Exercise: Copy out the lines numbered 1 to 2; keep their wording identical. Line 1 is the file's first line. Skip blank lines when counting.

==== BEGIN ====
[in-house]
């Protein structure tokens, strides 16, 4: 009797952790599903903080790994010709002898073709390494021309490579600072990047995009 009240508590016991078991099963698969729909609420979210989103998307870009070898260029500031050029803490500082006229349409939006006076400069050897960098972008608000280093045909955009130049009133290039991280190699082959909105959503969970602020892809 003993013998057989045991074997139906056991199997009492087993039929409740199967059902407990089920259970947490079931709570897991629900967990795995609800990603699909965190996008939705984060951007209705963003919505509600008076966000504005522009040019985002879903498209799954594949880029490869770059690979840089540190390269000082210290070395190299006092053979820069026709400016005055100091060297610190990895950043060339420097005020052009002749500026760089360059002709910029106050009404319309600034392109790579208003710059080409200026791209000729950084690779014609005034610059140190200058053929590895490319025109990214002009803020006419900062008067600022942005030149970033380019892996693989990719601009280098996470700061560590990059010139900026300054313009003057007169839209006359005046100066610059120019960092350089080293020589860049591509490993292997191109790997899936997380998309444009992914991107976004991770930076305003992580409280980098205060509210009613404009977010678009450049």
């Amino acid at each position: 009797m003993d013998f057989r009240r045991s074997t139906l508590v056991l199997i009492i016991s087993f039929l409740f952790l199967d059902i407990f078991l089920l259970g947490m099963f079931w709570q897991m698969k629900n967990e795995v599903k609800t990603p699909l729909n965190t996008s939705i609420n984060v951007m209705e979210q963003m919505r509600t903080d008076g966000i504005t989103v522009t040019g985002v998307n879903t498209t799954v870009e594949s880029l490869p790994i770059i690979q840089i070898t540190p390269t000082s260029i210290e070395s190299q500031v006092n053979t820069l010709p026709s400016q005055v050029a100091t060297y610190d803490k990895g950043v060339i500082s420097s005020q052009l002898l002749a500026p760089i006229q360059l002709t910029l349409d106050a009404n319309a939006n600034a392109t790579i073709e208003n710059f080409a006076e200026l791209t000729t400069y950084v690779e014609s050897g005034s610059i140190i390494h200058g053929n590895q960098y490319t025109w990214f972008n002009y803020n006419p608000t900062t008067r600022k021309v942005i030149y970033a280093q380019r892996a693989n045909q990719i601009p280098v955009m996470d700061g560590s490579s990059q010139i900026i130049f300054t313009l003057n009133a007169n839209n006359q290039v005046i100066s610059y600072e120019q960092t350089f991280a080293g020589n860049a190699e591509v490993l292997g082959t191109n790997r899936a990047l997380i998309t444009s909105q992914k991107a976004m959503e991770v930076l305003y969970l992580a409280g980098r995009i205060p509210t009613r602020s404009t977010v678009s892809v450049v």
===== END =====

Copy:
[in-house]
């Protein structure tokens, strides 16, 4: 009797952790599903903080790994010709002898073709390494021309490579600072990047995009 009240508590016991078991099963698969729909609420979210989103998307870009070898260029500031050029803490500082006229349409939006006076400069050897960098972008608000280093045909955009130049009133290039991280190699082959909105959503969970602020892809 003993013998057989045991074997139906056991199997009492087993039929409740199967059902407990089920259970947490079931709570897991629900967990795995609800990603699909965190996008939705984060951007209705963003919505509600008076966000504005522009040019985002879903498209799954594949880029490869770059690979840089540190390269000082210290070395190299006092053979820069026709400016005055100091060297610190990895950043060339420097005020052009002749500026760089360059002709910029106050009404319309600034392109790579208003710059080409200026791209000729950084690779014609005034610059140190200058053929590895490319025109990214002009803020006419900062008067600022942005030149970033380019892996693989990719601009280098996470700061560590990059010139900026300054313009003057007169839209006359005046100066610059120019960092350089080293020589860049591509490993292997191109790997899936997380998309444009992914991107976004991770930076305003992580409280980098205060509210009613404009977010678009450049």